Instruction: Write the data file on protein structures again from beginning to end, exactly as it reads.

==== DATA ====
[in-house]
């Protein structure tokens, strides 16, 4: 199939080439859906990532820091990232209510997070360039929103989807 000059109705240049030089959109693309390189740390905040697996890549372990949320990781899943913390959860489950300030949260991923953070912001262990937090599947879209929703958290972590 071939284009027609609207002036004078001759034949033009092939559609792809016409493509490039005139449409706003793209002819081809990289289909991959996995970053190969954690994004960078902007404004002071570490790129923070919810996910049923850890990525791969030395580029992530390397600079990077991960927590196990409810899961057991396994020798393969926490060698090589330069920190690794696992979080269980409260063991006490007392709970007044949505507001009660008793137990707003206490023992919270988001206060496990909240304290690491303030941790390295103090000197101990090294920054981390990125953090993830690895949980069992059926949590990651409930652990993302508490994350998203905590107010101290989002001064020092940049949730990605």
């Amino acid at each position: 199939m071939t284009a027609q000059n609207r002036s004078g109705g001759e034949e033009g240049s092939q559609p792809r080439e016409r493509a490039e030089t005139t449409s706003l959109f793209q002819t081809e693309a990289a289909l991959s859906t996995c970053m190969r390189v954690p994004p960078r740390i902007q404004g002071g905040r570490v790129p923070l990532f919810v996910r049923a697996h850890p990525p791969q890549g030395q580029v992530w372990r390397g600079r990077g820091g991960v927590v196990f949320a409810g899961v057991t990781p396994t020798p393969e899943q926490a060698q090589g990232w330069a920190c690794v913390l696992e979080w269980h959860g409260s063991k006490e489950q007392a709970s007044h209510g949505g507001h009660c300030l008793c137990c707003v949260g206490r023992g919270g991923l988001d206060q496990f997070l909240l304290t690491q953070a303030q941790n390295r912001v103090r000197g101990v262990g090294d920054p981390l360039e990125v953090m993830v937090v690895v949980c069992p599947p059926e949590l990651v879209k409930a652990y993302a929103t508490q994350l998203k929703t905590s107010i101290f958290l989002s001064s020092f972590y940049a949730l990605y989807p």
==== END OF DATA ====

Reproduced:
[in-house]
């Protein structure tokens, strides 16, 4: 199939080439859906990532820091990232209510997070360039929103989807 000059109705240049030089959109693309390189740390905040697996890549372990949320990781899943913390959860489950300030949260991923953070912001262990937090599947879209929703958290972590 071939284009027609609207002036004078001759034949033009092939559609792809016409493509490039005139449409706003793209002819081809990289289909991959996995970053190969954690994004960078902007404004002071570490790129923070919810996910049923850890990525791969030395580029992530390397600079990077991960927590196990409810899961057991396994020798393969926490060698090589330069920190690794696992979080269980409260063991006490007392709970007044949505507001009660008793137990707003206490023992919270988001206060496990909240304290690491303030941790390295103090000197101990090294920054981390990125953090993830690895949980069992059926949590990651409930652990993302508490994350998203905590107010101290989002001064020092940049949730990605």
């Amino acid at each position: 199939m071939t284009a027609q000059n609207r002036s004078g109705g001759e034949e033009g240049s092939q559609p792809r080439e016409r493509a490039e030089t005139t449409s706003l959109f793209q002819t081809e693309a990289a289909l991959s859906t996995c970053m190969r390189v954690p994004p960078r740390i902007q404004g002071g905040r570490v790129p923070l990532f919810v996910r049923a697996h850890p990525p791969q890549g030395q580029v992530w372990r390397g600079r990077g820091g991960v927590v196990f949320a409810g899961v057991t990781p396994t020798p393969e899943q926490a060698q090589g990232w330069a920190c690794v913390l696992e979080w269980h959860g409260s063991k006490e489950q007392a709970s007044h209510g949505g507001h009660c300030l008793c137990c707003v949260g206490r023992g919270g991923l988001d206060q496990f997070l909240l304290t690491q953070a303030q941790n390295r912001v103090r000197g101990v262990g090294d920054p981390l360039e990125v953090m993830v937090v690895v949980c069992p599947p059926e949590l990651v879209k409930a652990y993302a929103t508490q994350l998203k929703t905590s107010i101290f958290l989002s001064s020092f972590y940049a949730l990605y989807p």